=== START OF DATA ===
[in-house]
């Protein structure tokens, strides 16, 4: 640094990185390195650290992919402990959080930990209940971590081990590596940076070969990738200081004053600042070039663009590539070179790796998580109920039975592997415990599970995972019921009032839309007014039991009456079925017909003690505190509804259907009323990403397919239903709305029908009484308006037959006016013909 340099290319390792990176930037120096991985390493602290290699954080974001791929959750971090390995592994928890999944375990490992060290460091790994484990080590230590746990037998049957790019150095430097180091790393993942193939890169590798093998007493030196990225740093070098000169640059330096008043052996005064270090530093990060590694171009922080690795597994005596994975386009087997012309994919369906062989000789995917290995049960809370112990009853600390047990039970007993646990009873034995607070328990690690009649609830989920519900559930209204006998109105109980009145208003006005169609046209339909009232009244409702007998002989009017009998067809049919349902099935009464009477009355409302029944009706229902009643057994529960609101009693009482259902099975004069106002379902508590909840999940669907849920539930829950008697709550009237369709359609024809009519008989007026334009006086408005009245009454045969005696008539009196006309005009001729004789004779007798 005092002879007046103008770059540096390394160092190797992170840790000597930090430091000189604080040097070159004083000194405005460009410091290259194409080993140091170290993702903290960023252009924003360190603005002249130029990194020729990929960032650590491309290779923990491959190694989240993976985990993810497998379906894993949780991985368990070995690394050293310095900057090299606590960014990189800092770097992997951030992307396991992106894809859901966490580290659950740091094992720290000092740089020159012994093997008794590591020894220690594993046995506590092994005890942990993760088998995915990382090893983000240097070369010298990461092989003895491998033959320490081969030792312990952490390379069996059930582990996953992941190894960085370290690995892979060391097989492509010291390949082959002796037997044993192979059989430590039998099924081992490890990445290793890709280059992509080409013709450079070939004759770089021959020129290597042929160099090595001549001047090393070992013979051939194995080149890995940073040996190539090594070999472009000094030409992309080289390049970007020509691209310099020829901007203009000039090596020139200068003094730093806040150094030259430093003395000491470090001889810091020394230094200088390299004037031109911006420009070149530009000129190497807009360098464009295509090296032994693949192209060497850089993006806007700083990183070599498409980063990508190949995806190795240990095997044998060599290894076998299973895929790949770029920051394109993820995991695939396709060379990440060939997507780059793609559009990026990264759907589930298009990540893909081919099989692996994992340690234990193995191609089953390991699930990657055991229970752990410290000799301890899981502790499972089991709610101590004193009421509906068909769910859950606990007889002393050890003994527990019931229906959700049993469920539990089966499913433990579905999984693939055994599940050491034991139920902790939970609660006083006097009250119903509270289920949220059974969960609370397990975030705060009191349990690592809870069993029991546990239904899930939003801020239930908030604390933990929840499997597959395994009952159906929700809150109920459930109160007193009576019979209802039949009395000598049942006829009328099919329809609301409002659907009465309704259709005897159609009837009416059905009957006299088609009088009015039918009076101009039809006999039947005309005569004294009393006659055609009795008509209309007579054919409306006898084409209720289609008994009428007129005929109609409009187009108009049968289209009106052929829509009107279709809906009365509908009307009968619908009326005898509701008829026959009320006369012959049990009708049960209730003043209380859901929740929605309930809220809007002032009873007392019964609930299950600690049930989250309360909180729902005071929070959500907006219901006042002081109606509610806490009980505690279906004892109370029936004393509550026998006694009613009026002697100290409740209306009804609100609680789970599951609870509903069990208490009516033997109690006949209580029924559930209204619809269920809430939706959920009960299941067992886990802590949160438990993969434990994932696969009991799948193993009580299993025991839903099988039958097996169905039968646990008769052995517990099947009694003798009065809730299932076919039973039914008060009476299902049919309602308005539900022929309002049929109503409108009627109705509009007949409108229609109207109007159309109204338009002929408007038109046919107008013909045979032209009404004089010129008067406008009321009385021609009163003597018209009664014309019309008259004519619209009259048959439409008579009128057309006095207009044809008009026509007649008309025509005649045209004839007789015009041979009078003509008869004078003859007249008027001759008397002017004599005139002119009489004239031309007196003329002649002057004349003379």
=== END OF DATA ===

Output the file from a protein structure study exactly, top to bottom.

[in-house]
């Protein structure tokens, strides 16, 4: 640094990185390195650290992919402990959080930990209940971590081990590596940076070969990738200081004053600042070039663009590539070179790796998580109920039975592997415990599970995972019921009032839309007014039991009456079925017909003690505190509804259907009323990403397919239903709305029908009484308006037959006016013909 340099290319390792990176930037120096991985390493602290290699954080974001791929959750971090390995592994928890999944375990490992060290460091790994484990080590230590746990037998049957790019150095430097180091790393993942193939890169590798093998007493030196990225740093070098000169640059330096008043052996005064270090530093990060590694171009922080690795597994005596994975386009087997012309994919369906062989000789995917290995049960809370112990009853600390047990039970007993646990009873034995607070328990690690009649609830989920519900559930209204006998109105109980009145208003006005169609046209339909009232009244409702007998002989009017009998067809049919349902099935009464009477009355409302029944009706229902009643057994529960609101009693009482259902099975004069106002379902508590909840999940669907849920539930829950008697709550009237369709359609024809009519008989007026334009006086408005009245009454045969005696008539009196006309005009001729004789004779007798 005092002879007046103008770059540096390394160092190797992170840790000597930090430091000189604080040097070159004083000194405005460009410091290259194409080993140091170290993702903290960023252009924003360190603005002249130029990194020729990929960032650590491309290779923990491959190694989240993976985990993810497998379906894993949780991985368990070995690394050293310095900057090299606590960014990189800092770097992997951030992307396991992106894809859901966490580290659950740091094992720290000092740089020159012994093997008794590591020894220690594993046995506590092994005890942990993760088998995915990382090893983000240097070369010298990461092989003895491998033959320490081969030792312990952490390379069996059930582990996953992941190894960085370290690995892979060391097989492509010291390949082959002796037997044993192979059989430590039998099924081992490890990445290793890709280059992509080409013709450079070939004759770089021959020129290597042929160099090595001549001047090393070992013979051939194995080149890995940073040996190539090594070999472009000094030409992309080289390049970007020509691209310099020829901007203009000039090596020139200068003094730093806040150094030259430093003395000491470090001889810091020394230094200088390299004037031109911006420009070149530009000129190497807009360098464009295509090296032994693949192209060497850089993006806007700083990183070599498409980063990508190949995806190795240990095997044998060599290894076998299973895929790949770029920051394109993820995991695939396709060379990440060939997507780059793609559009990026990264759907589930298009990540893909081919099989692996994992340690234990193995191609089953390991699930990657055991229970752990410290000799301890899981502790499972089991709610101590004193009421509906068909769910859950606990007889002393050890003994527990019931229906959700049993469920539990089966499913433990579905999984693939055994599940050491034991139920902790939970609660006083006097009250119903509270289920949220059974969960609370397990975030705060009191349990690592809870069993029991546990239904899930939003801020239930908030604390933990929840499997597959395994009952159906929700809150109920459930109160007193009576019979209802039949009395000598049942006829009328099919329809609301409002659907009465309704259709005897159609009837009416059905009957006299088609009088009015039918009076101009039809006999039947005309005569004294009393006659055609009795008509209309007579054919409306006898084409209720289609008994009428007129005929109609409009187009108009049968289209009106052929829509009107279709809906009365509908009307009968619908009326005898509701008829026959009320006369012959049990009708049960209730003043209380859901929740929605309930809220809007002032009873007392019964609930299950600690049930989250309360909180729902005071929070959500907006219901006042002081109606509610806490009980505690279906004892109370029936004393509550026998006694009613009026002697100290409740209306009804609100609680789970599951609870509903069990208490009516033997109690006949209580029924559930209204619809269920809430939706959920009960299941067992886990802590949160438990993969434990994932696969009991799948193993009580299993025991839903099988039958097996169905039968646990008769052995517990099947009694003798009065809730299932076919039973039914008060009476299902049919309602308005539900022929309002049929109503409108009627109705509009007949409108229609109207109007159309109204338009002929408007038109046919107008013909045979032209009404004089010129008067406008009321009385021609009163003597018209009664014309019309008259004519619209009259048959439409008579009128057309006095207009044809008009026509007649008309025509005649045209004839007789015009041979009078003509008869004078003859007249008027001759008397002017004599005139002119009489004239031309007196003329002649002057004349003379």